Behold the catcher: a drudge, a human bull's-eye, the backstop, the roadblock. He squats there on his haunches, graceless, stolid, ridiculous. Burdened with armor, he seems an anomalous figure who comes to his game from some other, more warlike, endeavor. In truth, he is a goalie arresting missiles, a linebacker stopping runners. He is a ruffian on the diamond.
But if pitching is the heart of baseball, catching is its mind and soul. How slanderous that the catcher's accessories should be known as "the tools of ignorance." He is, as any catcher will attest, the smartest man on the field. Connie Mack was a catcher. So was Branch Rickey, and so was the late Moe Berg, who was also a scholar of renown, a lawyer, linguist and international spy. Five catchers—Del Rice, Yogi Berra, Ralph Houk, Charlie Fox and Del Crandall—manage major league teams today. Catchers Berra, Houk and Mickey Cochrane won pennants their very first years as managers. What is managing anyway but handling pitchers, and who can do that better than a catcher?
Still, brains are not enough. He must also be big, strong, agile, durable, aggressive, congenial, intuitive, courageous and, with regard to physical suffering, stoical. Small wonder, then, that there are so few who merit immortality. Too many ingredients go into the making of them. And it is the catcher's perennial lament that no one understands the recipe. "If you can hit the ball," says former catcher John Roseboro, now an Angel coach, "they call you a great catcher." But some hitting catchers cannot catch a cold or throw the ball back to the mound without a relay man. Hitting is merely frosting on the catcher's cake. A good catcher who is also a good hitter is as rare as a shutout in Boston. Those who are both have busts in the Hall of Fame.
Super catchers of this sort seem to appear in 20-year cycles, one of which we now are in. The '30s had Gabby Hartnett, Mickey Cochrane and Bill Dickey; the '50s, Yogi Berra and Roy Campanula—Hall of Famers all. And now, in the '70s, we have Cincinnati's Johnny Bench and Pittsburgh's Manny Sanguillen, who, young as they are—Bench is 24, Sanguillen 28—seem cut from the same royal cloth.
Bench and Sanguillen are easily the class of the modern field, although there are many in the first rank below them—Detroit's Bill Freehan, Cleveland's Ray Fosse, the Mets' Jerry Grote, the Yankees' Thurman Munson, Oakland's Dave Duncan, the Cardinals' Ted Simmons, Boston newcomer Carlton Fisk. But all are somehow incomplete. Fisk, Duncan and Simmons need more experience. Munson and Grote are inconsistent hitters. And Freehan and Fosse, who are closest to full accomplishment, have been victims of the catcher's occupational hazard—crippling injury. Fosse has had the index finger on his right hand broken three seasons in succession. His left shoulder was shattered in a memorable collision at home plate with Pete Rose in the 1970 All-Star Game, and this season he already has been hit in the throat with a foul tip, bruised on the thigh by a charging base runner and plinked on the calf by a Nolan Ryan fastball, which is a bit like being hit by a piece of shrapnel. Freehan suffered with typical stoicism agonizing pain in his back for several seasons until surgery fused his detached vertebrae in September 1970. Last year, though he caught more games than any other catcher (144), he had trouble throwing with his accustomed speed and accuracy. This year he seems to be approaching his old form, although a broken thumb handicapped him for several weeks.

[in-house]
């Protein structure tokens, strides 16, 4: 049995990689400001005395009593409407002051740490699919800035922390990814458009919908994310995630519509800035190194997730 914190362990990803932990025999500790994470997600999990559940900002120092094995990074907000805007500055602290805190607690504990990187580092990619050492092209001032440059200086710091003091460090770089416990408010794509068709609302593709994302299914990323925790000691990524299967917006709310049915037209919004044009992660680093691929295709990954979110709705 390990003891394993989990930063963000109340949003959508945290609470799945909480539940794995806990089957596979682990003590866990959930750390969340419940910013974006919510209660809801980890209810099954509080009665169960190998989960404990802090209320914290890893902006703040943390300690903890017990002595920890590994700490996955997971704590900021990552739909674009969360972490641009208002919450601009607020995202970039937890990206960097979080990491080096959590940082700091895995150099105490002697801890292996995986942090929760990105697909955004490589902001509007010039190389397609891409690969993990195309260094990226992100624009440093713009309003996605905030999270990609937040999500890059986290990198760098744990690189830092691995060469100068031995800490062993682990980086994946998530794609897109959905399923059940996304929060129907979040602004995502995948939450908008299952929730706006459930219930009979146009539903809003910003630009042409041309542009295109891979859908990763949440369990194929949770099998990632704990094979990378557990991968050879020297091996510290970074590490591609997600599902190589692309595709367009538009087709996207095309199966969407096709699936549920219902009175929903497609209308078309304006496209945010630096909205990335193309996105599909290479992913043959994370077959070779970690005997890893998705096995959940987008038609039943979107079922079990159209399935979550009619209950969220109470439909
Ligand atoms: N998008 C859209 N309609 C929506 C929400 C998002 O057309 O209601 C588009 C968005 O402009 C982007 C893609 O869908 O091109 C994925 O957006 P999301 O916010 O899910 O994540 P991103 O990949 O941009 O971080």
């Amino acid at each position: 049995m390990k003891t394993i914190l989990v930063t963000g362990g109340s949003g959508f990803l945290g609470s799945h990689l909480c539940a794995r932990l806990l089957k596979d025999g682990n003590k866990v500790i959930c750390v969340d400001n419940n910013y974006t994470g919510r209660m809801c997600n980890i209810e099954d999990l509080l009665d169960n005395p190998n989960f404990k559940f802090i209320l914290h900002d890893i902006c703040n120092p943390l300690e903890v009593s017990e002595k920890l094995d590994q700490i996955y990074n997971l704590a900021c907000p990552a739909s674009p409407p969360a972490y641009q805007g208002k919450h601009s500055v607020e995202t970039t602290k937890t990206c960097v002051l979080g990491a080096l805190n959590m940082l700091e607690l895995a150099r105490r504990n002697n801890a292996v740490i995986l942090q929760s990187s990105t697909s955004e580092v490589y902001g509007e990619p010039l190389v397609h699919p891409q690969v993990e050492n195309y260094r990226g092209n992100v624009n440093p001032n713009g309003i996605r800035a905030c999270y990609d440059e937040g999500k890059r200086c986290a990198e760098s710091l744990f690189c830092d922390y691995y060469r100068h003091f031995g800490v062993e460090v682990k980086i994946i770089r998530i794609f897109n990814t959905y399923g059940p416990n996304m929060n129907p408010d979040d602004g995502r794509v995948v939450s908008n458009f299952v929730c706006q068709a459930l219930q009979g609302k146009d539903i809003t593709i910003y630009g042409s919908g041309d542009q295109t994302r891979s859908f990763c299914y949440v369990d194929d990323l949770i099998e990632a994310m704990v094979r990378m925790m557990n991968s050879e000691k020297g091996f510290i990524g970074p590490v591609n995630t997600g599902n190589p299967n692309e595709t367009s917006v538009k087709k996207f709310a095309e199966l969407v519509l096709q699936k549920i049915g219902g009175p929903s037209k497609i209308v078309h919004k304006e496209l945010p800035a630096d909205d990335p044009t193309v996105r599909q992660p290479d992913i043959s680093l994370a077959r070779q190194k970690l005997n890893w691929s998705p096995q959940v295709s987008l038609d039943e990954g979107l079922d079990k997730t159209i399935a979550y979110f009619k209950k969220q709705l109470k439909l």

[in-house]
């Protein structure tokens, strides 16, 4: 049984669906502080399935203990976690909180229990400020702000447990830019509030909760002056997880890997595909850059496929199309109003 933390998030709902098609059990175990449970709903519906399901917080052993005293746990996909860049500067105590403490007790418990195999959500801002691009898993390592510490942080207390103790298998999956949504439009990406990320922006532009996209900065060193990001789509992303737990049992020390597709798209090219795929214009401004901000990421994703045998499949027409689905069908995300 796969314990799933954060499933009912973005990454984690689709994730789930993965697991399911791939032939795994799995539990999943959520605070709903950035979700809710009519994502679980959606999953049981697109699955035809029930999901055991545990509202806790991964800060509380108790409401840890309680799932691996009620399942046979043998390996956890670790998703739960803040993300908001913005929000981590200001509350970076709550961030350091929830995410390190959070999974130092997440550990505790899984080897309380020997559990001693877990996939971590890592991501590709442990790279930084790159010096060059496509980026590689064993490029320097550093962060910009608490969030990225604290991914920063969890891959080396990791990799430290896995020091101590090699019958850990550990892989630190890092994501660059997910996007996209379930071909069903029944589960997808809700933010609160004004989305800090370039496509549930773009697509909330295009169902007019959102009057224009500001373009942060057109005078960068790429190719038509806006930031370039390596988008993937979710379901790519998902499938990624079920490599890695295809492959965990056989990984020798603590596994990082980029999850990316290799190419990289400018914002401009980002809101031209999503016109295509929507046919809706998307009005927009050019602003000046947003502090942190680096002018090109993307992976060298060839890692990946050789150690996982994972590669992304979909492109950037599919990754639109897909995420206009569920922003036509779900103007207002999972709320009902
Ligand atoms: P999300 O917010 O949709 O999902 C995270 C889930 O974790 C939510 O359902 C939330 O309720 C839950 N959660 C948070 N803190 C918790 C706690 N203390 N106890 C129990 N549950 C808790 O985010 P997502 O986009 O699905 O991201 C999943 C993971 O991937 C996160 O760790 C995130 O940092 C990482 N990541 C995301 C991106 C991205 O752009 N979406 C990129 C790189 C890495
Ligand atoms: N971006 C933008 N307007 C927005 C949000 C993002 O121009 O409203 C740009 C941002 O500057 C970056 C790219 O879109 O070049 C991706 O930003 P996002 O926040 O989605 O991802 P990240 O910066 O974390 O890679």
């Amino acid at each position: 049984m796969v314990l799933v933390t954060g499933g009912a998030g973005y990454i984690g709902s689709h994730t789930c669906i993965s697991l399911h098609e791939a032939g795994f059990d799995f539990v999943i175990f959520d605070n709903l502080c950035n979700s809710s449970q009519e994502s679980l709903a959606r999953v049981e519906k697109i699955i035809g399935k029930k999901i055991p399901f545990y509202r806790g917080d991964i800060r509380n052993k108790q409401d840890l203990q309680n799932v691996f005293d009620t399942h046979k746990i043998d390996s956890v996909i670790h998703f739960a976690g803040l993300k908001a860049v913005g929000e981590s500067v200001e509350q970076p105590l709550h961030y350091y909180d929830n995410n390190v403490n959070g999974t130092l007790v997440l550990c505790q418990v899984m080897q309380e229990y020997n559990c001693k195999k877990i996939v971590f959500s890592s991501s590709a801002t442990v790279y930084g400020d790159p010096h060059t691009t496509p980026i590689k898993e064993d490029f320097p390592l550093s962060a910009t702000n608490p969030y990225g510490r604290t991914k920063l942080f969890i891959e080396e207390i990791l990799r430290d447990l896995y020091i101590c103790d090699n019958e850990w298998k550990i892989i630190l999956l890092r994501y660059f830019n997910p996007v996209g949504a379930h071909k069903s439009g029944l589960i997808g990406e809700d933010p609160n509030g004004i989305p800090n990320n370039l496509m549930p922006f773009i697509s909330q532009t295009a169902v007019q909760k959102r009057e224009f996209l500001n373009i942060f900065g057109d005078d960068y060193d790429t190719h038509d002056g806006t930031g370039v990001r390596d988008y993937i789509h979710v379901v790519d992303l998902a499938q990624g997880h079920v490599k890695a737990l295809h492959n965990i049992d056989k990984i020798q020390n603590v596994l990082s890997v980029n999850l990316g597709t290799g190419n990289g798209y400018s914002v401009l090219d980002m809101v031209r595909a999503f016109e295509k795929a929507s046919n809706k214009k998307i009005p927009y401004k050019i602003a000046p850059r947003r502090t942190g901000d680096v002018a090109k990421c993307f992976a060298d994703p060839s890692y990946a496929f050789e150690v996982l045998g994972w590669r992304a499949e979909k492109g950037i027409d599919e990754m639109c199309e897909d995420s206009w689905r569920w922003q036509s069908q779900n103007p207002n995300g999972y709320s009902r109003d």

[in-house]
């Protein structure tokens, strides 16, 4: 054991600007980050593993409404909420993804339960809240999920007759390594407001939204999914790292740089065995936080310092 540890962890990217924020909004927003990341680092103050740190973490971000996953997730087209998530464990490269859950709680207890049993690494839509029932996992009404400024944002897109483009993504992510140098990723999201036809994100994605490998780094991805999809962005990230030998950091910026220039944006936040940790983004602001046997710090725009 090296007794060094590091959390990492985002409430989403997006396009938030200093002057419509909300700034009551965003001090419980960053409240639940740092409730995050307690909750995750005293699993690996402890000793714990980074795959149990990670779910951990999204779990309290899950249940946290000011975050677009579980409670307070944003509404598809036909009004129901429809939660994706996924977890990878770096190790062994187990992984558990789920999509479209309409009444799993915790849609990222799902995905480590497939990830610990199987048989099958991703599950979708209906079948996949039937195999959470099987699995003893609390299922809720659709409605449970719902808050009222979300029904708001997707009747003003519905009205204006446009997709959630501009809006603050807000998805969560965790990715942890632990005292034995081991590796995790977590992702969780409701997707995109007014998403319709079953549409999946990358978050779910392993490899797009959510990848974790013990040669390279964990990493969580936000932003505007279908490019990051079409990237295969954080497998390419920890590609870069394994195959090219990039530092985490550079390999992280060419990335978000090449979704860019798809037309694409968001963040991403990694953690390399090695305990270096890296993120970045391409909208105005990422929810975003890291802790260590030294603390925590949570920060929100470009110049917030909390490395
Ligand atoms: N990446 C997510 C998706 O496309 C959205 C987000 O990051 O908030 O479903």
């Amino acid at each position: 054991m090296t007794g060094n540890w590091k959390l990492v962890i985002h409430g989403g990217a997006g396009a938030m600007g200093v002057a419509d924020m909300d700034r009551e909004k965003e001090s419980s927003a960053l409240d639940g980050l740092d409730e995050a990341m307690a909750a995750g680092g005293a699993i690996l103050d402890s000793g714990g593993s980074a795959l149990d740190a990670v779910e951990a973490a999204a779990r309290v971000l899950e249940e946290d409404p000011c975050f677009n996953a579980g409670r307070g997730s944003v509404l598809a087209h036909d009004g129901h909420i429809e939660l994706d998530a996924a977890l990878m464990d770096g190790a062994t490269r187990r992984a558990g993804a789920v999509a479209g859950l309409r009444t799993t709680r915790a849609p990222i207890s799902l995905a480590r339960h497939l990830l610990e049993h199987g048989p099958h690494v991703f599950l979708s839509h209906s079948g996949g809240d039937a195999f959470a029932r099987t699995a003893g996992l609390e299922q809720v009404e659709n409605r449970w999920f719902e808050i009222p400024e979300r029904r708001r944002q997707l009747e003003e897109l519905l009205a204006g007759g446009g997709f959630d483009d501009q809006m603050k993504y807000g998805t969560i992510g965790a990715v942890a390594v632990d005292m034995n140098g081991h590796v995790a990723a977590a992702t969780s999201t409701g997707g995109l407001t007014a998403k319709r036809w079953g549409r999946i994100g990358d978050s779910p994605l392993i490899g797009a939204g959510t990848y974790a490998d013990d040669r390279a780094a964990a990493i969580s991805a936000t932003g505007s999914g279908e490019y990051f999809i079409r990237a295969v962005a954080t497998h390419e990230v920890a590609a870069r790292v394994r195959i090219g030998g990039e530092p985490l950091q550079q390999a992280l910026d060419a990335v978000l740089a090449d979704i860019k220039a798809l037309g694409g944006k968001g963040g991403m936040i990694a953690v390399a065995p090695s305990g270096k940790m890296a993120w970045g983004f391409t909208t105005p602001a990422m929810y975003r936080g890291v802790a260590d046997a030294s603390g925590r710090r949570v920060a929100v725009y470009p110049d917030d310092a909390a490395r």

Injuries are endemic to catching. The Cubs' Randy Hundley, once one of the game's finest, nearly had his career terminated by knee injuries. He missed virtually all of last season, and though he is back now he is a more cautious workman, realizing that one collision at home plate could be the end of him as a major-leaguer.
As Fosse says, "A catcher who doesn't get hurt has had a good year."
Bench and Sanguillen have been remarkably free of injury and, except for Bench in 1971, when fame seduced him into a few bad habits, both have had nothing but good seasons. Although they differ markedly in style—Bench for all his glamour is cool and apparently unflappable, Sanguillen is wildly demonstrative—they are as near to the ideal as a catcher can hope to be. Both have exceptional throwing arms and extraordinary agility behind the plate. They have rapport with their pitchers and are quick to find a hitter's weaknesses. They have, in baseball parlance, "soft hands," which means they do not fight the pitch but gather it in, much as a receiver in football accepts a pass. They are intelligent and even-tempered and given a bat they hit like fury.
Bench has more power—more power, almost, than anybody—but Sanguillen will hit for a higher average and he has unusual speed on the bases for a catcher. And since they play in the same league, they have divided the catcher fanciers into two camps, much as Dickey and Cochrane did before them.
"Johnny just does things other catchers can't do," says Bench's manager, Sparky Anderson. "We have a boy on our team, Bill Plummer, who can throw as hard, but there is no one who can come up throwing quicker than John. Nobody ever really steals a base on him. Unfortunately, he is at a disadvantage because we have so many inexperienced pitchers. If we had pitchers who could hold a runner, we'd never have any bases stolen at all. Johnny will grab a ball that is inside and be in a throwing motion all at the same time. He has a way of fielding a bunt in front of the plate so that as he picks it up he is bounding back to throw. And he makes the play at the plate better than anyone. He just takes the plate away from the runner. That's physical strength, of course, but there's a technique involved, too."